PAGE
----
How to Avoid the Seven Biggest Weight Loss Mistakes

The Root talks to Dr. Ian Smith on how to conquer those extra pounds.


Yeah, yeah, “eat more, weigh less,” we’ve all heard it. But this isn’t just a women’s magazine cover line. As counterintuitive as it sounds, eating too little and not often enough is one of the most frequent mistakes people make when trying to lose weight.

Dr. Ian Smith, author, medical/diet expert on VH1’s Celebrity Fit Club, and founder of The 50 Million Pound Challenge, has seen and heard all the mistakes people make when trying to lose weight. “When I travel, I really listen to people in the trenches as they are trying to get their bodies back,” he says. “When I get home, I usually have about 100 e-mails a day from people who are really struggling. Many of them have tried to lose weight and not succeeded, and I see many of the same mistakes over and over.”

So where do we all go so wrong? Smith, also the author of three weight loss books, including his most recent The 4-Day Diet, talked with The Root about the seven most common mistakes people make and offers strategies to avoid them.

Not eating enough food often enough. If you know anything about weight loss, you’ve probably been told that it’s best to eat small, healthy meals and snacks throughout the day. However, many people don’t believe it. They skip breakfast and sometimes even lunch then load up when they’re really hungry, generally at dinner. Calories are still calories, right?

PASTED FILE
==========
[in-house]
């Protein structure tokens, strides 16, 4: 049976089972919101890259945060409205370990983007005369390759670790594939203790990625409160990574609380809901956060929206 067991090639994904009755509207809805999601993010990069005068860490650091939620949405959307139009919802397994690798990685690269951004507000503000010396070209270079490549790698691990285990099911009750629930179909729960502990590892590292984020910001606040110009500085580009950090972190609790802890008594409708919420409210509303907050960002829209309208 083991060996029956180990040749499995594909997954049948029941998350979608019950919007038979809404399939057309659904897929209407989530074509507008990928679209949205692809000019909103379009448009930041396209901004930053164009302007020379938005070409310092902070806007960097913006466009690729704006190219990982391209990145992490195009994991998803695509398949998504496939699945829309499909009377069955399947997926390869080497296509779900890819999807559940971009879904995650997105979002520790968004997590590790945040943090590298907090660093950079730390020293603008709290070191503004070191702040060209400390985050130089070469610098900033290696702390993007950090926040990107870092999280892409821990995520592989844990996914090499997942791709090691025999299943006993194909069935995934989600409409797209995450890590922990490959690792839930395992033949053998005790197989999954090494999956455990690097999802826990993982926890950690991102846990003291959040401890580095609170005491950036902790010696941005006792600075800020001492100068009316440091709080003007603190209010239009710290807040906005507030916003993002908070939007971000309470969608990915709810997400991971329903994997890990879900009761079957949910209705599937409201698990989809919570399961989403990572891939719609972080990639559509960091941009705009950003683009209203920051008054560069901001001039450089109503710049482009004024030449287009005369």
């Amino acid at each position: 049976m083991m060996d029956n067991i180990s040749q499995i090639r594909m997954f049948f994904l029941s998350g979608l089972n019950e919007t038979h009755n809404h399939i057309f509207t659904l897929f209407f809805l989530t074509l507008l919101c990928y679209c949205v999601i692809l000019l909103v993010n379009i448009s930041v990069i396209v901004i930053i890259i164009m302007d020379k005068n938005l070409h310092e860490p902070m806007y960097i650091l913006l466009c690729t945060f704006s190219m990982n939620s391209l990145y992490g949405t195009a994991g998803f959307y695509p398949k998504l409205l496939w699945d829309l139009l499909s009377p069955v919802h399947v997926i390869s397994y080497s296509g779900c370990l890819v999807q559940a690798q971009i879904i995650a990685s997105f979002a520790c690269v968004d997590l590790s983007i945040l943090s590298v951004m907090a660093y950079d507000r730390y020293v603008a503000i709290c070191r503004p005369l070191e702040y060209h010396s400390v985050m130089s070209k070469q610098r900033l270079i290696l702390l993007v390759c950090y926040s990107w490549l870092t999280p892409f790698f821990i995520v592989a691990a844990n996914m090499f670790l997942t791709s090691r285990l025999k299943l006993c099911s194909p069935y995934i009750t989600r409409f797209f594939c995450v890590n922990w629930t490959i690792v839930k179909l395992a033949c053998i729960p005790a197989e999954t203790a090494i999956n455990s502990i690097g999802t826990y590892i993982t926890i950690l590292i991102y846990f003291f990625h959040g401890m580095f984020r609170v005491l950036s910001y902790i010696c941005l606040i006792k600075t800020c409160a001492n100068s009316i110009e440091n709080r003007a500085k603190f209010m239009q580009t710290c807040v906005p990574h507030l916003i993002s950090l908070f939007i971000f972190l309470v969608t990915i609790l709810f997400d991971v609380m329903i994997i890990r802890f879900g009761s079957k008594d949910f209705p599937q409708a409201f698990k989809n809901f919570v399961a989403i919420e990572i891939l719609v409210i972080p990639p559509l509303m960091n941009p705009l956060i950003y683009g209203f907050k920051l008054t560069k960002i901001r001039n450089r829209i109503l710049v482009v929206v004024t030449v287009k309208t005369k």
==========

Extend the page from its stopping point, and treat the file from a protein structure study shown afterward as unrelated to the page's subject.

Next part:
“One of greatest misperceptions is that by skipping meals you’re saving calories,” says Smith. “It seems OK to eat one big 1,500-calorie meal instead of spreading the 1,500 calories over several meals. But it’s not. Skipping meals throws off the metabolism and kicks the body into starvation mode. You end up holding onto the fat, instead of burning it.”

To keep metabolism steady and lose weight, eat small, healthy meals and snacks throughout the day. Choose low-fat protein, high fiber and lots and lots of vegetables.

Starting a diet at the wrong time. Many people, says Smith, insist they want to lose weight, but they really aren’t ready. “Weight loss takes commitment,” he says. “When you have circumstances—like financial problems or a divorce—that won’t allow weight loss to be No. 1, you can’t give your diet the focus it needs.”

When you’re ready, really ready, says Smith, make eating right and exercise your No. 1 priority.

Setting unrealistic expectations. “You’d be surprised how often people tell me that they want to lose something like 30 pounds in two months,” says Smith. “This is unrealistic. It didn’t take only two months to put on those pounds, so it’s going to take longer to take them off. If you go in with an unrealistic goal, you’re not going to succeed.”

Smith says that the average American on a weight loss program loses 3 pounds a week. “That’s a good, healthy number,” he says. “Even if you just lose a pound a week, it adds up to 52 pounds a year. That’s a great result."